Women betwen the ages of 55 and 75 were asked about their menopausal symptoms, including hot flashes, sleep disturbances, changes in mood, and vaginal dryness. The only symptom statistically associated with breast cancer risk was hot flashes. This lends support to the idea that the higher the estrogen level, the higher the breast cancer risk.


Keep in mind that this is early evidence– which in research speak means that we’ll need more studies to see if there are other factors that may be contributing to the lower risk.  You should still continue screening for breast cancer. But maybe the next time you heat up, this information can give you a little piece of mind.

Hot Flashes, Hot Flushes, Night Sweats: “Hot Women” Takes On New Meaning

5.30.10

 

I will never forget my first major hot flash. I was in my office interviewing a distinguished and very serious couple who were clearly distressed about the wife’s memory problems. As I was addressing their concerns in my most professional manner—WHAMMM! Suddenly my heart began to race, and my whole body was on fire,   I turned bright red and the sweat started pouring down my face.   My wool suit became unbearably itchy and I wanted nothing more than to rip off my clothes and put my head in the sink.  Instead, I calmly took out a tissue, wiped my face and tried to ignore the husband’s horrified expression.


 

Do you know why we have hot flashes during perimenopause? You’re not alone; no one else does either. That’s why there isn’t a pill specifically designed for hot flashes. When a drug company gets close, I’m buying up their stock. Can you imagine the demand?


 

What we call hot flashes, hot flushes and night sweats are all vasomotor symptoms. These vasomotor symptoms occur in about 88% of perimenopausal women and 74% of menipausal women.   For some women they diminish after one year – for some women they last 30 years!!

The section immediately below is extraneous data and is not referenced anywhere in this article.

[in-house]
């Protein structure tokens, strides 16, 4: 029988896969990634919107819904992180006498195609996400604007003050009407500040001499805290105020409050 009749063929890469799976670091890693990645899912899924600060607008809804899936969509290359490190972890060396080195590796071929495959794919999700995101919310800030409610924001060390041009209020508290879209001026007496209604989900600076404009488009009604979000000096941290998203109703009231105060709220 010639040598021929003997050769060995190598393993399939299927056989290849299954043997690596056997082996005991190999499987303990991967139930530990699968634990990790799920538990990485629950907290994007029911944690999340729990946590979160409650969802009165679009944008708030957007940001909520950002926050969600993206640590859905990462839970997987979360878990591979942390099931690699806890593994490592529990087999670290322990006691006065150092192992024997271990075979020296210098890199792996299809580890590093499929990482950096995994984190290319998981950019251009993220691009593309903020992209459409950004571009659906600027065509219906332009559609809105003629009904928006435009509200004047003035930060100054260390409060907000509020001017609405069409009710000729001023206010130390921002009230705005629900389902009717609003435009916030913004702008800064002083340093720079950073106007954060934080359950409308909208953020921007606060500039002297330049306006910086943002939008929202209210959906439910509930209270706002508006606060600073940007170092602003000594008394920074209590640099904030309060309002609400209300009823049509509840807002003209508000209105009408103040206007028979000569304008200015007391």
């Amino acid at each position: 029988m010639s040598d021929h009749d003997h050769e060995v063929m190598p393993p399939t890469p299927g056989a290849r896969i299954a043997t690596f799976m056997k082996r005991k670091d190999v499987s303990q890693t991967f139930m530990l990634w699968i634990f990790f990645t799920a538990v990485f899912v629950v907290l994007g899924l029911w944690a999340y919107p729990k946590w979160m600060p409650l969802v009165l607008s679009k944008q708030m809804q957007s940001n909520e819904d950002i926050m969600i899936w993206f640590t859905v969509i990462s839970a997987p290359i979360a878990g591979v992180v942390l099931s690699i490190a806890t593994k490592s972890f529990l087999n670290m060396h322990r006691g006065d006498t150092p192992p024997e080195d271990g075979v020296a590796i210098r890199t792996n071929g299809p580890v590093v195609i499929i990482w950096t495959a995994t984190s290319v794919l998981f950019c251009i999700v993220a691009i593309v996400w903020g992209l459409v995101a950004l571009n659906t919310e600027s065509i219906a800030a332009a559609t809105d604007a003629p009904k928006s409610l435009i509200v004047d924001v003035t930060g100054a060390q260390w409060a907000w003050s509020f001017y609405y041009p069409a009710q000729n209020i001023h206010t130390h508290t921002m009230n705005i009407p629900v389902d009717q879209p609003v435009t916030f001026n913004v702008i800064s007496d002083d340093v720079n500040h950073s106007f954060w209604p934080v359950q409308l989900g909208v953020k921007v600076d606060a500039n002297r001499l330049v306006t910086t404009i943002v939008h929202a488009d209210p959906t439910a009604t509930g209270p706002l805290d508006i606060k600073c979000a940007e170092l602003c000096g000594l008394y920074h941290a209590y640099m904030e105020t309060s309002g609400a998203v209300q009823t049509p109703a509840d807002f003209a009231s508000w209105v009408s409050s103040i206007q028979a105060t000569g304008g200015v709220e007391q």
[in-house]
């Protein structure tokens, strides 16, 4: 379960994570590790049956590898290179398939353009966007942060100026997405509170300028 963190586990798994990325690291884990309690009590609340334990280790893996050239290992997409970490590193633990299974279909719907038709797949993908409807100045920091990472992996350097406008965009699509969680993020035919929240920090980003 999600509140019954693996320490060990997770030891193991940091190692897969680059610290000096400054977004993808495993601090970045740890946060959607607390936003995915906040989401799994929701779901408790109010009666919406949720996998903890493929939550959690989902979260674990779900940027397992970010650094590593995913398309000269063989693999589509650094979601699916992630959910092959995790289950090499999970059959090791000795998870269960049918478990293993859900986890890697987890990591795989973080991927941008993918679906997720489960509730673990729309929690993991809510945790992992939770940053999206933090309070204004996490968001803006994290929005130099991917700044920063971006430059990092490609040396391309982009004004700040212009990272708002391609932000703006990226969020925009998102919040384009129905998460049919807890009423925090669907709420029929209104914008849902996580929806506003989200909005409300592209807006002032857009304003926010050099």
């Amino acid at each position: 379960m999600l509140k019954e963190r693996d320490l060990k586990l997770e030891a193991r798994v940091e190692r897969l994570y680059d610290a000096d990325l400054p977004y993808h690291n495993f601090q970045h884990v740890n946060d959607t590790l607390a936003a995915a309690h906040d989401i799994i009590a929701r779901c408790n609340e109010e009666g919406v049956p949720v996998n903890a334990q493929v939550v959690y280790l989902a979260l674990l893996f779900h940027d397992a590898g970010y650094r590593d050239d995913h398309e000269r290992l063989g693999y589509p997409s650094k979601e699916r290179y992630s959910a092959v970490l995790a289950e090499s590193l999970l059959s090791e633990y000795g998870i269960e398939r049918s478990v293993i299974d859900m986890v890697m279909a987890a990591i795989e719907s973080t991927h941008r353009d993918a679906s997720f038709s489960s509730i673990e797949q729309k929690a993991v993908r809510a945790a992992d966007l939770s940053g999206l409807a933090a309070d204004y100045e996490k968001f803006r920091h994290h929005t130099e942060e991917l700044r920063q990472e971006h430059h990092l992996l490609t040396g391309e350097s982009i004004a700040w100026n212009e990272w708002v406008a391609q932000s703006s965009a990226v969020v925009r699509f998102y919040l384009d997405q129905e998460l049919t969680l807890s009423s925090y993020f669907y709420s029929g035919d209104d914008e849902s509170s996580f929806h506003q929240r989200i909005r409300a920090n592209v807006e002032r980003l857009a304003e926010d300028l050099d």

What we do know is that we have a thermostat in our bodies that closely regulates our body temperature.  We have also known for some time that estrogen plays a key role in hot flashes which is why Estrogen Replacement Therapy (ERT) is viewed as the most effective tried and true method for controlling them.


 

Here’s the good news for us “Hot Women”: now that we are beginning to understand how other factors such as neurotransmitters affect our thermostat we have additional ways to combat hot flashes.


 

Anti-depressant medications, specifically those that alter neurotransmitters (such as selective serotonin reuptake inhibitors – SSRIs) can reduce the frequency and severity of hot flashes by up to 50%.  A recent study published in the Journal of Clinical Oncology* reported that SSRIs have been shown to minimize hot flashes, but it seems that citalopram (A.K.A  Celexa or Cipramil) might stand out above the rest. The added benefit is that SSRIs have been shown to improve mood, sleep, anxiety and overall quality of life in menopausal women.


 

Unfortunately, so many women I know refuse to go on SSRI’s because they consider it admitting defeat or failure.  But, like in most areas, women need to let themselves off the hook.  They need to admit that their neurotransmitters are out-of-wack and that it’s not their fault.  The simple fact is that SSRI’s can help to give you back your premenopausal self. So if you’re feeling particularly steamy these days, go make an appointment with your doctor and check out your options.